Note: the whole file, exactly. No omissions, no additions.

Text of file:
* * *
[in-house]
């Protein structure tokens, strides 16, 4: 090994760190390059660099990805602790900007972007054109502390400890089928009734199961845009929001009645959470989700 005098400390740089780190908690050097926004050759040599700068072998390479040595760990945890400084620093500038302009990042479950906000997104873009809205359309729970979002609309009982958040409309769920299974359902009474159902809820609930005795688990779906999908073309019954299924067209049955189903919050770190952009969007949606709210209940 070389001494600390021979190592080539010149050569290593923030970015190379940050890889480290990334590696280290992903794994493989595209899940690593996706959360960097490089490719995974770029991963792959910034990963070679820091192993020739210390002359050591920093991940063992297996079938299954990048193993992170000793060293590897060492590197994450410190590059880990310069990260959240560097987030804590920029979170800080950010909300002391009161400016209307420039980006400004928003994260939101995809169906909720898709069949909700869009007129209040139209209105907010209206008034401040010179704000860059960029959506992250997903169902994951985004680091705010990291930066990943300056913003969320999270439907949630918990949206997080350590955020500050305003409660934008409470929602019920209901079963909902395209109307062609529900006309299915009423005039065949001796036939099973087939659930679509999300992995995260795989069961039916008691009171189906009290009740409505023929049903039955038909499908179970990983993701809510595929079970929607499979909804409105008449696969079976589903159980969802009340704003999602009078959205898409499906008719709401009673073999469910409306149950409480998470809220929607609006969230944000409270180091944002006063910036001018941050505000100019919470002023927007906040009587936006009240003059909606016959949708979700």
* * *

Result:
[in-house]
């Protein structure tokens, strides 16, 4: 090994760190390059660099990805602790900007972007054109502390400890089928009734199961845009929001009645959470989700 005098400390740089780190908690050097926004050759040599700068072998390479040595760990945890400084620093500038302009990042479950906000997104873009809205359309729970979002609309009982958040409309769920299974359902009474159902809820609930005795688990779906999908073309019954299924067209049955189903919050770190952009969007949606709210209940 070389001494600390021979190592080539010149050569290593923030970015190379940050890889480290990334590696280290992903794994493989595209899940690593996706959360960097490089490719995974770029991963792959910034990963070679820091192993020739210390002359050591920093991940063992297996079938299954990048193993992170000793060293590897060492590197994450410190590059880990310069990260959240560097987030804590920029979170800080950010909300002391009161400016209307420039980006400004928003994260939101995809169906909720898709069949909700869009007129209040139209209105907010209206008034401040010179704000860059960029959506992250997903169902994951985004680091705010990291930066990943300056913003969320999270439907949630918990949206997080350590955020500050305003409660934008409470929602019920209901079963909902395209109307062609529900006309299915009423005039065949001796036939099973087939659930679509999300992995995260795989069961039916008691009171189906009290009740409505023929049903039955038909499908179970990983993701809510595929079970929607499979909804409105008449696969079976589903159980969802009340704003999602009078959205898409499906008719709401009673073999469910409306149950409480998470809220929607609006969230944000409270180091944002006063910036001018941050505000100019919470002023927007906040009587936006009240003059909606016959949708979700």